Tuesday, October 3, 2023

Improving traffic focus of Skiffes Creek Connector citizens forum

A rendering of the Skiffes Creek Connector project from the VDOT website shows one proposed path of the bridge in blue. (Courtesy James City County SmartScale grant application)
A rendering of the Skiffes Creek Connector project from the VDOT website shows one proposed path of the bridge in blue. (Courtesy James City County SmartScale grant application)

As James City County and the Virginia Department of Transportation (VDOT) work to improve traffic conditions in James City County, a $50.5 million project is back at the forefront of public discussions.

On Nov. 9, VDOT will host a public information forum on the Skiffes Creek Connector Location Study, which looks at the environmental impact of a bridge designed to connect Routes 60 and 143, according to VDOT spokeswoman Brittany McBride.

Slated for construction in 2022, the Skiffes Creek Connector is designed to alleviate traffic congestion and improve navigation through James City County near Busch Gardens and Newport News, according to James City County Administrator Bryan Hill.

During the open-house style forum on Nov. 9, residents can ask questions about the project, get updates on the location study and give project feedback, according to a James City County news release.

The connector location study analyzes an area south of Interstate 64 from Exits 243 to 247, between Route 60 and Route 143 — where the connector is proposed to be built, the county release said.

The study aims to provide “improved local connectivity” and access for local traffic and “redirect inappropriate traffic away from communities and interstate facilities,” McBride said.

The study is expected to finish by summer 2018, McBride said.

The road is designed to redirect industrial traffic away from James River Elementary School, remove traffic from the Lee Hall area of Newport News and allow easier access to Fort Eustis, according to an online VDOT project page.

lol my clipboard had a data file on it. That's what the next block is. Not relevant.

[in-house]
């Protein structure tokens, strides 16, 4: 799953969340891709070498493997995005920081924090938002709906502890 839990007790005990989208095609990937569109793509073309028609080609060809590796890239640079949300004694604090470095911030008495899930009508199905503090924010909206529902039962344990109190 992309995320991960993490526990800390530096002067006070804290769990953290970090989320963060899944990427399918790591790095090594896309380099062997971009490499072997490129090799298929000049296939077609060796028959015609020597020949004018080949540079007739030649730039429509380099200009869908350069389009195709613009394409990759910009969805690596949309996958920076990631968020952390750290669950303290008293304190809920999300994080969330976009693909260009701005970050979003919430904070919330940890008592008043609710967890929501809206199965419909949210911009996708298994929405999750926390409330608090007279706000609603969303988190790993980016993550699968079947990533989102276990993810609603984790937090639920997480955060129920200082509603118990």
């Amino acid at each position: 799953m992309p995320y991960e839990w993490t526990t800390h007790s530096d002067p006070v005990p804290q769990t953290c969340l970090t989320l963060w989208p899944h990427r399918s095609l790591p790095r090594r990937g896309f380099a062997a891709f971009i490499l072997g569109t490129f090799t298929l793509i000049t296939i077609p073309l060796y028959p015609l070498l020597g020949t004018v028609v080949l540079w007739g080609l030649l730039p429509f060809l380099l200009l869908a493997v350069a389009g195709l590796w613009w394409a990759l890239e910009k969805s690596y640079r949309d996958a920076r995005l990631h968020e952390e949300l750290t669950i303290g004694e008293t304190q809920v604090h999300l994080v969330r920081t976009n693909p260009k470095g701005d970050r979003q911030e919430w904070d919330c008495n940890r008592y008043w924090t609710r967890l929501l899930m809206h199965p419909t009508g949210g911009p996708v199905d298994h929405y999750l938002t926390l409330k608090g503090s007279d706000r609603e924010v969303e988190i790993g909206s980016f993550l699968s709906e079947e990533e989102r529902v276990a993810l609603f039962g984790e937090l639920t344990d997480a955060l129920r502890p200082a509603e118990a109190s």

Hill said industrial traffic is one of the main issues in the proposed area. Trucks travel on Route 60 frequently from the Wal-Mart distribution center, Anheuser-Busch, the James River Commerce Center and Ball Metal Beverage Container Corp., clogging up the flow of traffic.

“If we can move them off the streets in residential areas and onto bigger roads, that’s what we want,” Hill said.

Although the Federal Highway Administration and VDOT started paying for the project in 1994, it hasn’t been fully funded until recently.

The Hampton Roads Transportation Planning Organization approved a final $14 million federal grant for the project in September 2016, leaving just $1.6 million for James City County to pay from their budget.

Commuters travel on Longhill Road, one roadway that James City County planners hope to widen in the coming years.

Now, the $50.5 million project is fully funded, Hill said.

Hill said the county is still on schedule to begin construction of the connector in 2022, but is also looking for ways to expedite the process and begin the project sooner.

Starting the project sooner would require identifying other financial resources, he added.

The connector is still expected to be a single-lane roadway, with one lane traveling in each direction. Making the connector into a two-lane road could cost thousands more, Planning Director Paul Holt said.

McBride confirmed that, while the road project shares a similar name to Dominion’s Surry-Skiffes Creek Connector power line project, they are not related.

The public forum will be held from 5-7 p.m. at James River Elementary School, located at 8901 Pocahontas Trail.

Residents can also submit written comments by Nov. 19 to Scott Smizik, VDOT project manager, at 1401 E. Broad Street, Richmond, VA 23219. Comments can also be emailed to Scott.Smizik@VDOT.Virginia.gov, reference “Skiffes Creek Connector Study” in the subject heading.

Sarah Fearing
Sarah Fearing
Sarah Fearing is the Assistant Editor at WYDaily. Sarah was born in the state of Maine, grew up along the coast, and attended college at the University of Maine at Orono. Sarah left Maine in October 2015 when she was offered a job at a newspaper in West Point, Va. Courts, crime, public safety and civil rights are among Sarah’s favorite topics to cover. She currently covers those topics in Williamsburg, James City County and York County. Sarah has been recognized by other news organizations, state agencies and civic groups for her coverage of a failing fire-rescue system, an aging agriculture industry and lack of oversight in horse rescue groups. In her free time, Sarah enjoys lazing around with her two cats, Salazar and Ruth, drinking copious amounts of coffee and driving places in her white truck.

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